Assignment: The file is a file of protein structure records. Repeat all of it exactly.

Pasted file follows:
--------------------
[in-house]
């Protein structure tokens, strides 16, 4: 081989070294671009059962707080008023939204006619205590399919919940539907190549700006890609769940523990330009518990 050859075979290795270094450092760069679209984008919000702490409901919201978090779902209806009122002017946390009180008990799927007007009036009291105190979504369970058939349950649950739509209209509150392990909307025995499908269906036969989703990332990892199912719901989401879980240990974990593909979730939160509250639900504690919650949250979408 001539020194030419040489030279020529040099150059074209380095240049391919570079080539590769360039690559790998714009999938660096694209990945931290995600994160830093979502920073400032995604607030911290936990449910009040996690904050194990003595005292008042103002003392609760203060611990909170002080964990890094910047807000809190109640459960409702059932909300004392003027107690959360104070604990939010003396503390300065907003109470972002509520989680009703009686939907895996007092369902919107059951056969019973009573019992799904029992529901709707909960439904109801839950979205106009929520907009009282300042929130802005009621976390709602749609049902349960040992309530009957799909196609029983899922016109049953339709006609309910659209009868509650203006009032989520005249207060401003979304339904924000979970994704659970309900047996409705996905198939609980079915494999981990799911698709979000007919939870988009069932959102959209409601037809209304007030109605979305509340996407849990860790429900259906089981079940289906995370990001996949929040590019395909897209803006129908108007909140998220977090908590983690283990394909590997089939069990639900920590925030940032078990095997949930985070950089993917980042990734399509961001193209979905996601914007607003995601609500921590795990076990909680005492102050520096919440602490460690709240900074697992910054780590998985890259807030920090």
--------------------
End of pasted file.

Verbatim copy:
[in-house]
């Protein structure tokens, strides 16, 4: 081989070294671009059962707080008023939204006619205590399919919940539907190549700006890609769940523990330009518990 050859075979290795270094450092760069679209984008919000702490409901919201978090779902209806009122002017946390009180008990799927007007009036009291105190979504369970058939349950649950739509209209509150392990909307025995499908269906036969989703990332990892199912719901989401879980240990974990593909979730939160509250639900504690919650949250979408 001539020194030419040489030279020529040099150059074209380095240049391919570079080539590769360039690559790998714009999938660096694209990945931290995600994160830093979502920073400032995604607030911290936990449910009040996690904050194990003595005292008042103002003392609760203060611990909170002080964990890094910047807000809190109640459960409702059932909300004392003027107690959360104070604990939010003396503390300065907003109470972002509520989680009703009686939907895996007092369902919107059951056969019973009573019992799904029992529901709707909960439904109801839950979205106009929520907009009282300042929130802005009621976390709602749609049902349960040992309530009957799909196609029983899922016109049953339709006609309910659209009868509650203006009032989520005249207060401003979304339904924000979970994704659970309900047996409705996905198939609980079915494999981990799911698709979000007919939870988009069932959102959209409601037809209304007030109605979305509340996407849990860790429900259906089981079940289906995370990001996949929040590019395909897209803006129908108007909140998220977090908590983690283990394909590997089939069990639900920590925030940032078990095997949930985070950089993917980042990734399509961001193209979905996601914007607003995601609500921590795990076990909680005492102050520096919440602490460690709240900074697992910054780590998985890259807030920090």